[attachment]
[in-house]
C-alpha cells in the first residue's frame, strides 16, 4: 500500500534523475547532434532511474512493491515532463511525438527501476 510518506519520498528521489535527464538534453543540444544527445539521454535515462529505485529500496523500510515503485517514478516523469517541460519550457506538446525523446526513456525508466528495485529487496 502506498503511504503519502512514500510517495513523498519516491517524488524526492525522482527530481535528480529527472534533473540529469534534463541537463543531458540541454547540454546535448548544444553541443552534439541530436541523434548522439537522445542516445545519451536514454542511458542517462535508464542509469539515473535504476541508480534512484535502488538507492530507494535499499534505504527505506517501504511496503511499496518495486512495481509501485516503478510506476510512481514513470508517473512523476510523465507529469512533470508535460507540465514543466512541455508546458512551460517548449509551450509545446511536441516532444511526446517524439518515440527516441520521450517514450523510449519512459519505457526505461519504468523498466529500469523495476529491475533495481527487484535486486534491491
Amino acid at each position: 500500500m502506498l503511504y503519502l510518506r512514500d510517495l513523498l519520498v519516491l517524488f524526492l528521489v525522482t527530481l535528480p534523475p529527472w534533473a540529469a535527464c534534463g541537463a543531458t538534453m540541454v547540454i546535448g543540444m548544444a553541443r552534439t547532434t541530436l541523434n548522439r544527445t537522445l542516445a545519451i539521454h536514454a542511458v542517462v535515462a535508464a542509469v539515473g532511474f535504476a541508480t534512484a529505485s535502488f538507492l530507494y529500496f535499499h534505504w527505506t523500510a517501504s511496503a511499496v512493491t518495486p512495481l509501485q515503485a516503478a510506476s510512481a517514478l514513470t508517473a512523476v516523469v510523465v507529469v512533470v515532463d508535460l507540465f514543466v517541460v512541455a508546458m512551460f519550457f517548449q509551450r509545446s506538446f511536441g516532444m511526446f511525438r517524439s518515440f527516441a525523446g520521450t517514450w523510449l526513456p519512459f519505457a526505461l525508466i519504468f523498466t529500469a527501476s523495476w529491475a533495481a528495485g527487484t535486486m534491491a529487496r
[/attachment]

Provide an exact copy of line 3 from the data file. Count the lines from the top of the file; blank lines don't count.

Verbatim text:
Amino acid at each position: 500500500m502506498l503511504y503519502l510518506r512514500d510517495l513523498l519520498v519516491l517524488f524526492l528521489v525522482t527530481l535528480p534523475p529527472w534533473a540529469a535527464c534534463g541537463a543531458t538534453m540541454v547540454i546535448g543540444m548544444a553541443r552534439t547532434t541530436l541523434n548522439r544527445t537522445l542516445a545519451i539521454h536514454a542511458v542517462v535515462a535508464a542509469v539515473g532511474f535504476a541508480t534512484a529505485s535502488f538507492l530507494y529500496f535499499h534505504w527505506t523500510a517501504s511496503a511499496v512493491t518495486p512495481l509501485q515503485a516503478a510506476s510512481a517514478l514513470t508517473a512523476v516523469v510523465v507529469v512533470v515532463d508535460l507540465f514543466v517541460v512541455a508546458m512551460f519550457f517548449q509551450r509545446s506538446f511536441g516532444m511526446f511525438r517524439s518515440f527516441a525523446g520521450t517514450w523510449l526513456p519512459f519505457a526505461l525508466i519504468f523498466t529500469a527501476s523495476w529491475a533495481a528495485g527487484t535486486m534491491a529487496r